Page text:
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Published on December 30, 2007

Author: Moorehead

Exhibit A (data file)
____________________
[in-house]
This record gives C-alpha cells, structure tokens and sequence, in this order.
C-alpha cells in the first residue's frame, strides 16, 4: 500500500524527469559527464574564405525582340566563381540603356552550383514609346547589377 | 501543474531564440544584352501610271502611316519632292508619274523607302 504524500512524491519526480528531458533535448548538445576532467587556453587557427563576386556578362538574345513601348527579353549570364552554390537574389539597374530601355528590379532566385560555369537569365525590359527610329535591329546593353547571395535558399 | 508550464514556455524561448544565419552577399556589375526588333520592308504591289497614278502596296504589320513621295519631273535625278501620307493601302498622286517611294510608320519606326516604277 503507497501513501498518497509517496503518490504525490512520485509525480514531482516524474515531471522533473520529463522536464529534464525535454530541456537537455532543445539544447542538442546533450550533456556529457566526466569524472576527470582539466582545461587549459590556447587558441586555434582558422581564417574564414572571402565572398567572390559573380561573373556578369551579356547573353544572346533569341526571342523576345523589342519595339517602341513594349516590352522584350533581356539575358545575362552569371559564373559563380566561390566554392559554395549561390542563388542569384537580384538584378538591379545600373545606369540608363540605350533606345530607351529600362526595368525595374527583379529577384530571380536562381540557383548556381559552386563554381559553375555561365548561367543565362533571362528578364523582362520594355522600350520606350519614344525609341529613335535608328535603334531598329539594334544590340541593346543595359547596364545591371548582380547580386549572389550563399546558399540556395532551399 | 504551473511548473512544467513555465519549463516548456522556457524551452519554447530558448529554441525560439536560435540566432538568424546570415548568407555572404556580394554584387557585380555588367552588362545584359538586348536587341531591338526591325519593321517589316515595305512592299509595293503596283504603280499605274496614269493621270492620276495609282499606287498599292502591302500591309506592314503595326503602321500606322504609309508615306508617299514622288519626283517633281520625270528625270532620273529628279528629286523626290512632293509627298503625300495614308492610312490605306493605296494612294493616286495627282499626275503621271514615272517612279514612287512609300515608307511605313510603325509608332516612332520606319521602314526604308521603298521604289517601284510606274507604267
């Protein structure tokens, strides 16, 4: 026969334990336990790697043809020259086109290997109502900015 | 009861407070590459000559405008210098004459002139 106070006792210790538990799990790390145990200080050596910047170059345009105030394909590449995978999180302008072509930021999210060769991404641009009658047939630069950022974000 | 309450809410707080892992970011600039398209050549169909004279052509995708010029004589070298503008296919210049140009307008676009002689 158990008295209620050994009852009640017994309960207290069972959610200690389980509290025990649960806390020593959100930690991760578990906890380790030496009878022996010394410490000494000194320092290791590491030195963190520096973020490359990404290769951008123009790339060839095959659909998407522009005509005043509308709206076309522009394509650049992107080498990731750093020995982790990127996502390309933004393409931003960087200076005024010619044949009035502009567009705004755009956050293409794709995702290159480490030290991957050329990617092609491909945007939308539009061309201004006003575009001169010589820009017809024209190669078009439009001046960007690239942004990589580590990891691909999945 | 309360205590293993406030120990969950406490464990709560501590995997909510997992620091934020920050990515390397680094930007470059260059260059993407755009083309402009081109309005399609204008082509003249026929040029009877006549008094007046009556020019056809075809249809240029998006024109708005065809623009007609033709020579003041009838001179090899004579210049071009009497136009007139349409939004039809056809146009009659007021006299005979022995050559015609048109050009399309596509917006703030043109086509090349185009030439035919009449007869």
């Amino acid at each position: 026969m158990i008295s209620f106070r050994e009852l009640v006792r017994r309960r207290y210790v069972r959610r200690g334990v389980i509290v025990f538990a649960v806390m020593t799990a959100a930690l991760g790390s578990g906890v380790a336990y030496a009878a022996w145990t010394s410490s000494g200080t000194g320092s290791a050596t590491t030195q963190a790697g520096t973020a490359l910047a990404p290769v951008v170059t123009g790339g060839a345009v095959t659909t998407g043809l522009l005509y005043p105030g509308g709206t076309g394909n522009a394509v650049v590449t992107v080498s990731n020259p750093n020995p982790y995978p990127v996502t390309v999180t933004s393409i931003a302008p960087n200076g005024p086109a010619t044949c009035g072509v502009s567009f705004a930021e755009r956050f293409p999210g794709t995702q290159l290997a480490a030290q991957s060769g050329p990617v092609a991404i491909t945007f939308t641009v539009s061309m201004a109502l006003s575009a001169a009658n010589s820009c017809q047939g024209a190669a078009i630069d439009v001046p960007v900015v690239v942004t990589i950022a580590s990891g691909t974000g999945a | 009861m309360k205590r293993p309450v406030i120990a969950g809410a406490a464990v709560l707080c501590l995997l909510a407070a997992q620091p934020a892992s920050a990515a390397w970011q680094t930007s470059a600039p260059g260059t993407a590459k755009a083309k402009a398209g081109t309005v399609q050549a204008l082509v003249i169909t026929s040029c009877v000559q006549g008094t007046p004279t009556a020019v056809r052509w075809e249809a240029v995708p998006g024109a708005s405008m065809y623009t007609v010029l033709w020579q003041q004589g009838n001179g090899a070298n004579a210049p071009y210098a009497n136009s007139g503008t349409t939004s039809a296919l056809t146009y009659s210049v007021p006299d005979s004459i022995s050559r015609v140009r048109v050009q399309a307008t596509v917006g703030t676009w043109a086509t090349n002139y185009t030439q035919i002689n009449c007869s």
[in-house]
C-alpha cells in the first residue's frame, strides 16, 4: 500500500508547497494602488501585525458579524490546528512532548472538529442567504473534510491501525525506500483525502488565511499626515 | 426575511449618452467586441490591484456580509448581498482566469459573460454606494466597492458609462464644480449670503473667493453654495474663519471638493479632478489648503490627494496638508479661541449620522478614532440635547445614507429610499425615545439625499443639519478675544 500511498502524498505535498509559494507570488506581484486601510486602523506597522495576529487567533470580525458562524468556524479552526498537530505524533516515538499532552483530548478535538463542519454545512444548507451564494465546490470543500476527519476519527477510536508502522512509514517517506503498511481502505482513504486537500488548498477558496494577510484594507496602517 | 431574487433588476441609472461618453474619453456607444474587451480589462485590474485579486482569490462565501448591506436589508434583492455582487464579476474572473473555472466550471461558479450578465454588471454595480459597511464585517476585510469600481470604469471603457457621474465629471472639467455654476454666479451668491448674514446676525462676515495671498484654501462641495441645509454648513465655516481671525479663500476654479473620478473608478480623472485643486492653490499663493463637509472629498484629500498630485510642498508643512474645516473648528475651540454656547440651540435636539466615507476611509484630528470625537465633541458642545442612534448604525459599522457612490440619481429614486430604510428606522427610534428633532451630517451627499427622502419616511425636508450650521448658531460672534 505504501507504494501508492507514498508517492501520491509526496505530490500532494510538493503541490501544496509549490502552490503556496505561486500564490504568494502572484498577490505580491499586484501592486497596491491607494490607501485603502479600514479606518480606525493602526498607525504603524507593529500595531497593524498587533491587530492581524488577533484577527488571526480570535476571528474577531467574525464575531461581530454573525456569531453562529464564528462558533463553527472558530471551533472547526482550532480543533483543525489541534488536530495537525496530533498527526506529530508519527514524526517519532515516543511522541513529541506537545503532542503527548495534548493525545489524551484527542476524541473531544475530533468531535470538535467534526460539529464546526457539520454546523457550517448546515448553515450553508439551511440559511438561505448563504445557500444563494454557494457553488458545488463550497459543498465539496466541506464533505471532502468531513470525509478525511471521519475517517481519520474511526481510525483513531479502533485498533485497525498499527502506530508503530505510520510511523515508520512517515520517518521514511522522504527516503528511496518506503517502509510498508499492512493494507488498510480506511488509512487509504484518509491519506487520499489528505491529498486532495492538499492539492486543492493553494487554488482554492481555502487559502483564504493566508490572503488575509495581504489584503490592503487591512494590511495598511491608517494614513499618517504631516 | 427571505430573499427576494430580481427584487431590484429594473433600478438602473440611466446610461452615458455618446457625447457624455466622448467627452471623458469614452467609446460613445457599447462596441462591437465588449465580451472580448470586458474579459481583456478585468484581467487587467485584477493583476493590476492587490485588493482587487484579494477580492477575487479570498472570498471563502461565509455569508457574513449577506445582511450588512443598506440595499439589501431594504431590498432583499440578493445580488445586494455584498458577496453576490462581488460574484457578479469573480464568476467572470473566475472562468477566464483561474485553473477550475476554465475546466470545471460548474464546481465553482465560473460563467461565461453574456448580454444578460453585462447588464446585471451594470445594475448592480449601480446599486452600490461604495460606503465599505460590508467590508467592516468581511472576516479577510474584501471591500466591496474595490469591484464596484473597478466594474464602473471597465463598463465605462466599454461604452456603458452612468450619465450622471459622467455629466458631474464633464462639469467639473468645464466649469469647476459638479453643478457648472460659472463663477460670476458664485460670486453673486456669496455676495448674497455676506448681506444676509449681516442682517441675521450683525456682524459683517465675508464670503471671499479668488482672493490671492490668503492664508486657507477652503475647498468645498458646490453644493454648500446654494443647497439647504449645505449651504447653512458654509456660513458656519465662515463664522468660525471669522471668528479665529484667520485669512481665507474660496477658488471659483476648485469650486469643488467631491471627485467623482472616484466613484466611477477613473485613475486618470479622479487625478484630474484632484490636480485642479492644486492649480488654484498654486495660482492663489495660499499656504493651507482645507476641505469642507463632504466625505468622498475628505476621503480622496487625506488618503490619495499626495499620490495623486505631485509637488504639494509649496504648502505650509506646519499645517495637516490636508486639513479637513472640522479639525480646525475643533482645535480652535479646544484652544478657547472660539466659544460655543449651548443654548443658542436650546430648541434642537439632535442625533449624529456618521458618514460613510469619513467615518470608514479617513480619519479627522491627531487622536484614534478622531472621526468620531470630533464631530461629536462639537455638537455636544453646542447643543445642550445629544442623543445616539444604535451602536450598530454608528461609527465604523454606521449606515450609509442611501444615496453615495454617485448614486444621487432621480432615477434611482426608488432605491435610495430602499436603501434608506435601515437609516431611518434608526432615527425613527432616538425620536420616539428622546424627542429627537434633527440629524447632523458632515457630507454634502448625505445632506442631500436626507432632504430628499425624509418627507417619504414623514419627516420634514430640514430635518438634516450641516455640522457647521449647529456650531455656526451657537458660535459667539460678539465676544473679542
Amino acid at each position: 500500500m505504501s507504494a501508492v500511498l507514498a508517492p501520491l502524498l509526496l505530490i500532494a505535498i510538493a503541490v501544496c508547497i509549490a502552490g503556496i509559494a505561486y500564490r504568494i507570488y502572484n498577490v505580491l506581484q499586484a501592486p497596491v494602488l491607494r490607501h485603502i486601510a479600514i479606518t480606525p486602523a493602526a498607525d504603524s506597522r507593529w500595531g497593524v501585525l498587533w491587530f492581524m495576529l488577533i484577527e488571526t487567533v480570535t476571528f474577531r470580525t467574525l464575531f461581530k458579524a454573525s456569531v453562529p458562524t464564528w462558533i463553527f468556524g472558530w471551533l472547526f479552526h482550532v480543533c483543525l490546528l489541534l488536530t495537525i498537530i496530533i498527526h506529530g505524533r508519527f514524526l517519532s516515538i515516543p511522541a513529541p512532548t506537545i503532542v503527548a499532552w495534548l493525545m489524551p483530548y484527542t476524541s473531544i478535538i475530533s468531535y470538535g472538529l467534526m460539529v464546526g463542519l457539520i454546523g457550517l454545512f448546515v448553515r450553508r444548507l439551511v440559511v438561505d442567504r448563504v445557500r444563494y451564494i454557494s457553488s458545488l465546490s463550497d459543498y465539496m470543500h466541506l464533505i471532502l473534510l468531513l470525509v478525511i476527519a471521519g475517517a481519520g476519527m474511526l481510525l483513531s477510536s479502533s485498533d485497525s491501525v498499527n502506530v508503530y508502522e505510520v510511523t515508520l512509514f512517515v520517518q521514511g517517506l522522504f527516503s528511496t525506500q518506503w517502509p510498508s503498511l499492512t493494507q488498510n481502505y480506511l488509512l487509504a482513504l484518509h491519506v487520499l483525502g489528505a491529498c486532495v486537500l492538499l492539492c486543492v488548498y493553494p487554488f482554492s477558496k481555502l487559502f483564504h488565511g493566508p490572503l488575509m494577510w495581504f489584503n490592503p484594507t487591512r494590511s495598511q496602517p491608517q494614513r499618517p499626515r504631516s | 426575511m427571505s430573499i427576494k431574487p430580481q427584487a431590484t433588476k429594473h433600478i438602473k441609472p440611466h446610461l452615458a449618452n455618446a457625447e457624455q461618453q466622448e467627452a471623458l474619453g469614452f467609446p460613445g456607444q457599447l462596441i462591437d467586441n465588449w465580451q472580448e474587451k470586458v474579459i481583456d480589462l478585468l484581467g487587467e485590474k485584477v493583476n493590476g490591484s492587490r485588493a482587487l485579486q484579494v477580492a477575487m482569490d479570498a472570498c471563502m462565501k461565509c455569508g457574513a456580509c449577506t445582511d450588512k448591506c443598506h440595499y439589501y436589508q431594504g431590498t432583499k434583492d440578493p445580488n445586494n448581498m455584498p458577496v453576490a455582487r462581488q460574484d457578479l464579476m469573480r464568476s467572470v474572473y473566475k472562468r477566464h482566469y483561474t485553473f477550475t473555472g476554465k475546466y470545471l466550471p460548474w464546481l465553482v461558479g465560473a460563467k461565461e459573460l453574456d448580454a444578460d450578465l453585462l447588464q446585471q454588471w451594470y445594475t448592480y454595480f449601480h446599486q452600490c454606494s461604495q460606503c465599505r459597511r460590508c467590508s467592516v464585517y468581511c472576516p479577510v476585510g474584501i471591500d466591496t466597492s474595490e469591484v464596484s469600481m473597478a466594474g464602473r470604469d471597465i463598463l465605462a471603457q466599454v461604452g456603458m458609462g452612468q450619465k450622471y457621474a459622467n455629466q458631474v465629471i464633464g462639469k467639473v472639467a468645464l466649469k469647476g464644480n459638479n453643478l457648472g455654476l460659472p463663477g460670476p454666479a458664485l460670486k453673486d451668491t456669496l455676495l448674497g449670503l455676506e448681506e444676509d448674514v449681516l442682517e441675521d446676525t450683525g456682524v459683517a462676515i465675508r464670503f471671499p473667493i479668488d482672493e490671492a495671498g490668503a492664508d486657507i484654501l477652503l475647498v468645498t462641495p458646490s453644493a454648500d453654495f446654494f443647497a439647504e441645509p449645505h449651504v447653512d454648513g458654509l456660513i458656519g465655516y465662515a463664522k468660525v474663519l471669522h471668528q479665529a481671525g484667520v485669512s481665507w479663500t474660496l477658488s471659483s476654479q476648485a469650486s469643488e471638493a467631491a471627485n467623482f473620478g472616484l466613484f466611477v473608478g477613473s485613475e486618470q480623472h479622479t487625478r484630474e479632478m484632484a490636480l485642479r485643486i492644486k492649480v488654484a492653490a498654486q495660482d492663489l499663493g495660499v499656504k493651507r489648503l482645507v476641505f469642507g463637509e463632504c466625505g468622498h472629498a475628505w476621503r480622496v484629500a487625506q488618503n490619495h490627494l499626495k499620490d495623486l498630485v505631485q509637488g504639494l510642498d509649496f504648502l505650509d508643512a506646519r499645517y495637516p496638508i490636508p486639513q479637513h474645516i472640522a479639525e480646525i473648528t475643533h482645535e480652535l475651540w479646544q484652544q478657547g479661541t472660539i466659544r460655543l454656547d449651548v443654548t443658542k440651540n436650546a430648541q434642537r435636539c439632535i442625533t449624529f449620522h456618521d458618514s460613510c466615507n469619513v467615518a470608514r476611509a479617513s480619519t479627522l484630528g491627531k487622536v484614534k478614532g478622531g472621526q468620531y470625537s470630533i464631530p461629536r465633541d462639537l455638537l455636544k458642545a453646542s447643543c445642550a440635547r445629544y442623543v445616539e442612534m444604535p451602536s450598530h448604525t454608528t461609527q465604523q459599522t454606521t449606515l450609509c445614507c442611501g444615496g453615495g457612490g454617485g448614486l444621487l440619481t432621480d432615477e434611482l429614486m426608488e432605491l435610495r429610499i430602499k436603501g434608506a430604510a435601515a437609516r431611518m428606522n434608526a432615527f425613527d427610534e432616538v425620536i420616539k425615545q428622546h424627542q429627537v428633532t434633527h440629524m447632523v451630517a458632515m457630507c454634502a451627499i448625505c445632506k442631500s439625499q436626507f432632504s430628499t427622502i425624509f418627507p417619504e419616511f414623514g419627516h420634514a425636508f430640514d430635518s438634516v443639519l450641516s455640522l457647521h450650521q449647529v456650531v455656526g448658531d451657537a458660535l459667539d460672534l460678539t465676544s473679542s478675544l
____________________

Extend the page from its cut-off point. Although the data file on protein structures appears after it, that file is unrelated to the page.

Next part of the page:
Creating Vibrant Communities through Ecologically Sound Food Production Theme: Social Transformation Research Domain: Ecological Diversity and Resilience :  Creating Vibrant Communities through Ecologically Sound Food Production Theme: Social Transformation Research Domain: Ecological Diversity and Resilience Alex Kaufman, PHD Candidate Faculty of Environment and Resource Study, Mahidol University Email: Background: Post World War II (Asia):  Background: Post World War II (Asia) The Cold War led to the strategic importance of Asia US technical advise from the 50s, promoted development of infrastructure in the rural areas through agricultural aid “Green Revolution” transforms rural economies Extraction of commodities for local manufacturing and export Period of sharp economic growth through the 80’s and 90’s Prior to the Asian Economic crisis of 1997, the King warns that Thailand should follow a path of moderation: Sufficiency Economy Economic Development and Ecosystems:  Economic Development and Ecosystems Fishing, aquaculture, agro-forestry and commodity based agriculture increase to meet urban demands Results: reduced fish stocks, deforestation and pollution from agro-chemicals Diminished capacity of ecosystems to provide essential services: food, clean water and cycling of waste Self-sufficiency and stability of rural communities decrease as a result of the ecological transformation (UNEP 2007) A Global Supermarket:  A Global Supermarket Modern economic development in its current form creates a loss of community identity, culture and traditional livelihoods As modern society absorbs rural communities, local residents are forced to extract natural resources and engage in monoculture, aquaculture and other means of paying for basic requisites The constant demand for resources to sustain city life and provide input for industry erodes the self-sufficiency of local communities and degrades the environment Rural areas serve as a ‘supermarket’ which provides nourishment for the inhabitants of the city and fuels industry Rural-Urban Divide:  Rural-Urban Divide The growth in urban areas has increased the demand upon rural areas for food production (60% of the world population: city based by 2050) Food production consolidated through agro-industry Monoculture degrades ecosystems services and human livelihoods Rural farmers are experiencing a diminishing quality of life (Shiva 1991; UNEP 2007) Slide6:  POLLUTION WASTE WATER CHEMICALS URBAN ZONE RURAL ZONE WATER DECREASED QUALITY OF LIFE POLITICAL SOCIAL ECONOMIC TENSION ECOSPHERE FOOD ECOSYSTEM SERVICES CONCEPTUAL FRAMEWORK: RURAL-URBAN FOOD PRODUCTION CYCLE FEEDBACK FEEDBACK INPUTS INPUTS OUTPUTS Food Production and Ecosystem Integrity:  Food Production and Ecosystem Integrity Transformation of rural ecosystems in order to meet high levels of food demands in the urban areas Production methods have a detrimental impact on rural ecosystems (monoculture, aquaculture, livestock) Degraded ecosystems provide low quality food to all stakeholders Urban areas remain put in place technological barriers to support their lifestyles (air-conditioning, heating, water-purification, etc.) (McNeely and Scherr 2003) Loss of Community Identity:  Loss of Community Identity Economic pressures force rural communities to engage in natural resource extraction, monoculture, aquaculture and other means of paying for basic requisites, once freely available in their community Subsequent loss of community-identity, disintegration of culture and traditional livelihoods Modern economics, science and related technology transform indigenous livelihoods - vernacular societies no longer preserve their natural resources through spiritual beliefs and traditions (Goldsmith 1996) - local watersheds and neighboring land no longer considered a commons (Hardin 1968) Indigenous Agriculture:  Indigenous Agriculture Early societies highly conscious of food chains: sacredness of biodiversity Insect control and soil fertility were organic processes: sourced locally/naturally Water was part of the commons (Hardin 1963) Ecologically sound and self-sufficient: ‘indigenous technology’ (Ramakrishnan 2006; Shiva 1991) Indigenous Agricultural Practices (Low Impact):  Indigenous Agricultural Practices (Low Impact) (Shiva 1991) Shiva 1991 Holistic Systems: “ecoagriculture”:  Holistic Systems: “ecoagriculture” Mechanized agriculture is expensive and unhealthy to humans and the environment New approaches: organics, polyculture, biodiversity reserves, ecological management (Westra 2000) NTA: New Theory Agriculture: 30/30/30/10 (Impaeng Network and Sufficiency Economy) Agriculture which mimics natural systems (McNeely and Scherr 2003; Sathirathai and Piboolsravut 2004) Bioregions and Communities:  Bioregions and Communities Healthy farms, biodiversity reserves, and habitat networks form bioregions (McNeely and Scherr 2001; McGinnis 2005) Farming communities delineated by natural watersheds and landscapes with a respect for ‘The Commons” Self-sufficiency through regional trading networks: (Chumporn Cabana) and organics (Green Net) Vital and healthy rural-urban communities through bioregionalism (Gray 2007) (UNDP 2007, Hardin 1963) Objectives:  Objectives To survey the importance of healthy food to modern society To study communities which have improved ecological integrity and quality of life through healthy food production To critically examine how new paradigms based on self-sufficiency (sufficiency economy, GNH, GPI) are linked to food production Develop an appropriate tool which can be utilized to measure the impacts of food production on ecosystem services, and quality of life Test the functionality of this tool in several communities Hypotheses:  Hypotheses Bioregional management of food production will lead to healthy food, and vibrant communities Healthy food production translates into healthy ecosystems and an improved quality of life in rural and urban areas (Gray 2007; McGinnis 1999) Slide15:  Email contact: Is this sustainable rural development?